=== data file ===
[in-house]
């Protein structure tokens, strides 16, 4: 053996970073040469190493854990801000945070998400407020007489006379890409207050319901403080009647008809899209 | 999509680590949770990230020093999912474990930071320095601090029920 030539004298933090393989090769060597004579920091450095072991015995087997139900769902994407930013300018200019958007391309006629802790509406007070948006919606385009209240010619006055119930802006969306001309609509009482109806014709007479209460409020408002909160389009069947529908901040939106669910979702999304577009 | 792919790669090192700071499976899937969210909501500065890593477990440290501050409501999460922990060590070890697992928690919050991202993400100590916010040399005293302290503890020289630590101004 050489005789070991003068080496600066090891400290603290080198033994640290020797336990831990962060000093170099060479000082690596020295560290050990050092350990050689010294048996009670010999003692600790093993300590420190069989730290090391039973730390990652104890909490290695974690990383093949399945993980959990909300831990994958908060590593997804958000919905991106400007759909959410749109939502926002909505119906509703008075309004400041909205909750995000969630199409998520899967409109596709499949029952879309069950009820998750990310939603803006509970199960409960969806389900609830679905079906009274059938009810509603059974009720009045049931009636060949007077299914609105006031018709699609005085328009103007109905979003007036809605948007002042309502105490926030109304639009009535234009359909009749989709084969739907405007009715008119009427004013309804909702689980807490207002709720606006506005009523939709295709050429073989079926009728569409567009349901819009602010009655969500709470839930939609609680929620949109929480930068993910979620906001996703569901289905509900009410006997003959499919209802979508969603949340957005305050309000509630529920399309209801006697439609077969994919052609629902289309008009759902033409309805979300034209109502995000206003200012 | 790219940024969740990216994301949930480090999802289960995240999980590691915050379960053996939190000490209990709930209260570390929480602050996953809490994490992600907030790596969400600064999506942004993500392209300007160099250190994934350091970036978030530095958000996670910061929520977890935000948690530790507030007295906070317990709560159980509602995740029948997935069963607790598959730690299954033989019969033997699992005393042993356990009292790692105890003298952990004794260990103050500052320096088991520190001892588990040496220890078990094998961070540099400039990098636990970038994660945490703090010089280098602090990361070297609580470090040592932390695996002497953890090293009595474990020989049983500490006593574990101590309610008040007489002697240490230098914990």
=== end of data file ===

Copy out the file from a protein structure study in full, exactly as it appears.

[in-house]
């Protein structure tokens, strides 16, 4: 053996970073040469190493854990801000945070998400407020007489006379890409207050319901403080009647008809899209 | 999509680590949770990230020093999912474990930071320095601090029920 030539004298933090393989090769060597004579920091450095072991015995087997139900769902994407930013300018200019958007391309006629802790509406007070948006919606385009209240010619006055119930802006969306001309609509009482109806014709007479209460409020408002909160389009069947529908901040939106669910979702999304577009 | 792919790669090192700071499976899937969210909501500065890593477990440290501050409501999460922990060590070890697992928690919050991202993400100590916010040399005293302290503890020289630590101004 050489005789070991003068080496600066090891400290603290080198033994640290020797336990831990962060000093170099060479000082690596020295560290050990050092350990050689010294048996009670010999003692600790093993300590420190069989730290090391039973730390990652104890909490290695974690990383093949399945993980959990909300831990994958908060590593997804958000919905991106400007759909959410749109939502926002909505119906509703008075309004400041909205909750995000969630199409998520899967409109596709499949029952879309069950009820998750990310939603803006509970199960409960969806389900609830679905079906009274059938009810509603059974009720009045049931009636060949007077299914609105006031018709699609005085328009103007109905979003007036809605948007002042309502105490926030109304639009009535234009359909009749989709084969739907405007009715008119009427004013309804909702689980807490207002709720606006506005009523939709295709050429073989079926009728569409567009349901819009602010009655969500709470839930939609609680929620949109929480930068993910979620906001996703569901289905509900009410006997003959499919209802979508969603949340957005305050309000509630529920399309209801006697439609077969994919052609629902289309008009759902033409309805979300034209109502995000206003200012 | 790219940024969740990216994301949930480090999802289960995240999980590691915050379960053996939190000490209990709930209260570390929480602050996953809490994490992600907030790596969400600064999506942004993500392209300007160099250190994934350091970036978030530095958000996670910061929520977890935000948690530790507030007295906070317990709560159980509602995740029948997935069963607790598959730690299954033989019969033997699992005393042993356990009292790692105890003298952990004794260990103050500052320096088991520190001892588990040496220890078990094998961070540099400039990098636990970038994660945490703090010089280098602090990361070297609580470090040592932390695996002497953890090293009595474990020989049983500490006593574990101590309610008040007489002697240490230098914990």